VPNs are an indispensable part of online life, and they protect many aspects of privacy. But there’s a class of threats that VPNs can’t defend against: crypto backdoors, which allow even the strongest encryption to be bypassed. That’s why it’s important for everyone who cares about their privacy and security to be aware of any … Continue reading “Crypto backdoors are in the news again, and as bad for privacy as ever”

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Another day, another breach: At what point does storing passwords in plaintext become criminally negligent?

The third largest breach ever in Finland happened yesterday. Passwords were stored in plaintext. At T-Mobile Austria, they explain that of course they store the password in plaintext, but they have so good security so it’s nothing to worry about. At what point does this become criminally negligent? News of the Finnish breach (Google Translate) … Continue reading “Another day, another breach: At what point does storing passwords in plaintext become criminally negligent?”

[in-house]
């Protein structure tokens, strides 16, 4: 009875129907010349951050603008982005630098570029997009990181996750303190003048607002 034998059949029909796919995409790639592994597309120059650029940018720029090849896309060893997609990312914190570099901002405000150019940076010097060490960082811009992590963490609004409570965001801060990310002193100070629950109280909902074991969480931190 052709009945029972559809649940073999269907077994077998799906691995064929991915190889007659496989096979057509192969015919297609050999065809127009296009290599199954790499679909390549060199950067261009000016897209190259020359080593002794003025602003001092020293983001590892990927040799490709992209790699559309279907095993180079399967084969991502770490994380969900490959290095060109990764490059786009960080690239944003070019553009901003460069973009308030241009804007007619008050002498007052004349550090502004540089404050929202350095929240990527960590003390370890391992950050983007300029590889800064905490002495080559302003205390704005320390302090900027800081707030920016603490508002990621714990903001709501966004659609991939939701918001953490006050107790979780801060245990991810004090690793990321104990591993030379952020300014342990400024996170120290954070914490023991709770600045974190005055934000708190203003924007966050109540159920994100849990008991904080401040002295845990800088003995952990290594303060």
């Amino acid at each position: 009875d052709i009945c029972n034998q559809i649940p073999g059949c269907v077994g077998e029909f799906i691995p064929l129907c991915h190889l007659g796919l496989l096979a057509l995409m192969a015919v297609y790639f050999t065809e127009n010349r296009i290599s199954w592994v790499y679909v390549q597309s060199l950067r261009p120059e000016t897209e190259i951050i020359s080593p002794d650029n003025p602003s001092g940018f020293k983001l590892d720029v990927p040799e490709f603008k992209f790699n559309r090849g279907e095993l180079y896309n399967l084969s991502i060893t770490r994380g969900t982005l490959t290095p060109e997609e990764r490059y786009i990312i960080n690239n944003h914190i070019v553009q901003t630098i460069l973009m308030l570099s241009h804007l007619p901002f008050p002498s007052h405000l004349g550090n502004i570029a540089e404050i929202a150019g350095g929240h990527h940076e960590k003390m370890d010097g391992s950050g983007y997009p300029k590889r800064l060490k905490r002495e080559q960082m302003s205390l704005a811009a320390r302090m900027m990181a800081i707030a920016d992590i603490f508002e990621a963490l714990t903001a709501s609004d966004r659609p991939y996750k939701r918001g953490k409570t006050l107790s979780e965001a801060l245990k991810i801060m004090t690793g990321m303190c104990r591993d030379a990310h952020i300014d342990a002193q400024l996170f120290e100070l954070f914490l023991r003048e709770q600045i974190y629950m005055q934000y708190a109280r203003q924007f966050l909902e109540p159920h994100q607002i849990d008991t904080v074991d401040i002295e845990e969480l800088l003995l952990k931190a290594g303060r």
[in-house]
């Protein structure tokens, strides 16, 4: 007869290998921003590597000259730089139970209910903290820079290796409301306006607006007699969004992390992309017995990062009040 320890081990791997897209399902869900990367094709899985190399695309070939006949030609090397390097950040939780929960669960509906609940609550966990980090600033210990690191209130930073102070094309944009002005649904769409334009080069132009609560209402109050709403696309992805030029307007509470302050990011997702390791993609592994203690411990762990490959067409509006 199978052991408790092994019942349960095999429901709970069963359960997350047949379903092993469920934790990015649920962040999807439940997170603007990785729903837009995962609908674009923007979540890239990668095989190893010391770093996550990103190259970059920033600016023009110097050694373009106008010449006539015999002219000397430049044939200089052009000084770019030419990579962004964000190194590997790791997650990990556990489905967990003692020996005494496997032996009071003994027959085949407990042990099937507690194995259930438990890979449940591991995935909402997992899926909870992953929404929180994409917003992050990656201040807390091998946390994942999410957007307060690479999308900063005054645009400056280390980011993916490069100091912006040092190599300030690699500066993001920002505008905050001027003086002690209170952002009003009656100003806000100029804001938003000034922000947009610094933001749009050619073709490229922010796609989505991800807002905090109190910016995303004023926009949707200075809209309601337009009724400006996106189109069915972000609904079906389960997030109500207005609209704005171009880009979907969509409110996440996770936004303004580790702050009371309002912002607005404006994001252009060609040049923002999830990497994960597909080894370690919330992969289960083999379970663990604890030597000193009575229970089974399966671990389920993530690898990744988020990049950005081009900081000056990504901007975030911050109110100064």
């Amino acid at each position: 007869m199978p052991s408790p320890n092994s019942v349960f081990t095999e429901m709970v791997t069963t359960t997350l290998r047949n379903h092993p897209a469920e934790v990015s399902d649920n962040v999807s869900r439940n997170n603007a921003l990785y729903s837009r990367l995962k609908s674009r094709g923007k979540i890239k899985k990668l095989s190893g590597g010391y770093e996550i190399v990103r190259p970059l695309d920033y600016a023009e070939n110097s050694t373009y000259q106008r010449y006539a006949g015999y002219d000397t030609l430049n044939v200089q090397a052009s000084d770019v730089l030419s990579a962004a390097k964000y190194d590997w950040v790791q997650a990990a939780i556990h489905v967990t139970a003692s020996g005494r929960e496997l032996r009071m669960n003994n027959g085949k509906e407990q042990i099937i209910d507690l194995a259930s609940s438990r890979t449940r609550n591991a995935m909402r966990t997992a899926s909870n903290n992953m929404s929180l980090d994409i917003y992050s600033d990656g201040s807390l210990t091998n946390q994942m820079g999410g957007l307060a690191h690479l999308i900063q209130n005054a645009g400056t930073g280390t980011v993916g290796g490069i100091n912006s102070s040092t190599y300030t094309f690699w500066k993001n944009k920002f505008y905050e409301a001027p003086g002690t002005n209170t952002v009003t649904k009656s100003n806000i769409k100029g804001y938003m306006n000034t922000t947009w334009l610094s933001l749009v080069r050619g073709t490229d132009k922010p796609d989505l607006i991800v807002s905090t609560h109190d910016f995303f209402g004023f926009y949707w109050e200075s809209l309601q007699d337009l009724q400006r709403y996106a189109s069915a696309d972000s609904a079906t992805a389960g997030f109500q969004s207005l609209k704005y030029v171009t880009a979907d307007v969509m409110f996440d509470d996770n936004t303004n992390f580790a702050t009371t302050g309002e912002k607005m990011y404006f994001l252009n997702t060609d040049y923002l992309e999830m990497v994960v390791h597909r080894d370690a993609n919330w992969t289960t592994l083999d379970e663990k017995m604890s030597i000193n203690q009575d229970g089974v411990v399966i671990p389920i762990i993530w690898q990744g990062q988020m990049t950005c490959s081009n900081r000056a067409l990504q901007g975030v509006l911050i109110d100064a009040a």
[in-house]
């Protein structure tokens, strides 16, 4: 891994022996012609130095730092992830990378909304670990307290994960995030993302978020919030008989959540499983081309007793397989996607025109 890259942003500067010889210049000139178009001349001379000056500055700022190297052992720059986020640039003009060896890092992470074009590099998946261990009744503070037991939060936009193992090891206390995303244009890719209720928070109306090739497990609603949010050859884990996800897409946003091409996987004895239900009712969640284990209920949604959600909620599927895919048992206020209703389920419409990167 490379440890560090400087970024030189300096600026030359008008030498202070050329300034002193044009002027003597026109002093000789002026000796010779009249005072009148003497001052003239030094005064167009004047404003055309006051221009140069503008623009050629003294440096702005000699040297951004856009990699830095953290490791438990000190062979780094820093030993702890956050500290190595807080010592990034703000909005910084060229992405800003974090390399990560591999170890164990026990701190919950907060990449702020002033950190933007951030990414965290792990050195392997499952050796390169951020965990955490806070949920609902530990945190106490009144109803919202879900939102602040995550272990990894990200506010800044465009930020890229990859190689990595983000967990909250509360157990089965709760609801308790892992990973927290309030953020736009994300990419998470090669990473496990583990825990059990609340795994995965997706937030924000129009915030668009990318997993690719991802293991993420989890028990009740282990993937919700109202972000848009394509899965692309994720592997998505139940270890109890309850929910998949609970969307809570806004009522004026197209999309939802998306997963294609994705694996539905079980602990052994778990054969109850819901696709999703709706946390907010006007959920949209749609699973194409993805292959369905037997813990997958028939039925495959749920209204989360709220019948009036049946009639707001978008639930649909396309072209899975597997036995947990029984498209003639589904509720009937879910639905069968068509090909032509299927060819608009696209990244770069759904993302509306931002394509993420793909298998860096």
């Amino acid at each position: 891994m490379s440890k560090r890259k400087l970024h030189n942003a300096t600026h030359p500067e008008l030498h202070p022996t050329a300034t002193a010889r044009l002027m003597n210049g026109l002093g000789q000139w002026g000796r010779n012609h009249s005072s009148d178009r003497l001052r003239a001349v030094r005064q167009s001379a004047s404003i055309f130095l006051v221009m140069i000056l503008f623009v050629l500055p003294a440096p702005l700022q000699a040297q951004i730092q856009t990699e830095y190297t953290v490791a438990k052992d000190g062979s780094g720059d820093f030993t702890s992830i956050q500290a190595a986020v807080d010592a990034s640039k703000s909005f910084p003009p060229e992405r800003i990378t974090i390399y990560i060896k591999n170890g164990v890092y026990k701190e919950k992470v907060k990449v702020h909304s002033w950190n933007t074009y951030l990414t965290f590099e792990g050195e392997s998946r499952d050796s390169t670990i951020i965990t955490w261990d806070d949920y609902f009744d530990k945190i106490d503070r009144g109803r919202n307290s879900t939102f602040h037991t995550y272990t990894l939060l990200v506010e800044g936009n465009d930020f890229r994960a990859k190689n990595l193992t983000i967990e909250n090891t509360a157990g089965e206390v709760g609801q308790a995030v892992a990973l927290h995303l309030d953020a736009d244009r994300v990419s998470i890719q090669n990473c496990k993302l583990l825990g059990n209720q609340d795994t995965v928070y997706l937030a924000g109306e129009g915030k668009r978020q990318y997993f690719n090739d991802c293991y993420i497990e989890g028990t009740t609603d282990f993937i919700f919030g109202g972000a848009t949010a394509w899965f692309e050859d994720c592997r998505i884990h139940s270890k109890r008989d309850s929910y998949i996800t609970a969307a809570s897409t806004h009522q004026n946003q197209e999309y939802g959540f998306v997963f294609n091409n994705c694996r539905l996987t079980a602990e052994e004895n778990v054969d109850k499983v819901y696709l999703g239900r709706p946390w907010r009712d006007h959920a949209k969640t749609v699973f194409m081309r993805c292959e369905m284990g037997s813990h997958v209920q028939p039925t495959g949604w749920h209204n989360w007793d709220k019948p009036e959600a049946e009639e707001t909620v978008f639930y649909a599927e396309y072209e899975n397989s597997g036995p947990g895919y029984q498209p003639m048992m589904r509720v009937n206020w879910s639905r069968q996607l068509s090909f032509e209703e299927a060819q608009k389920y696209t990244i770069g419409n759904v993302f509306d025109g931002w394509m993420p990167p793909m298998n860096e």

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  • Mar 4, 2018
  • Caleb Chen
  • Networking, News, Security,

Researchers detail new 4G LTE vulnerabilities allowing spoofing, tracking, and spamming

4G LTE isn’t nearly as secure or private as you think it is. Mobile privacy and security are both at risk. Researchers from Purdue University and the University of Iowa have released a new research paper detailing ten attacks on 4G LTE networks. Some attacks allow fake emergency alerts to be sent to a phone, … Continue reading “Researchers detail new 4G LTE vulnerabilities allowing spoofing, tracking, and spamming”

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  • Feb 5, 2018
  • Glyn Moody
  • Governments, News, Privacy, Programming, Security,

The real Strava heatmap story is not threats to national security, but about privacy and de-anonymization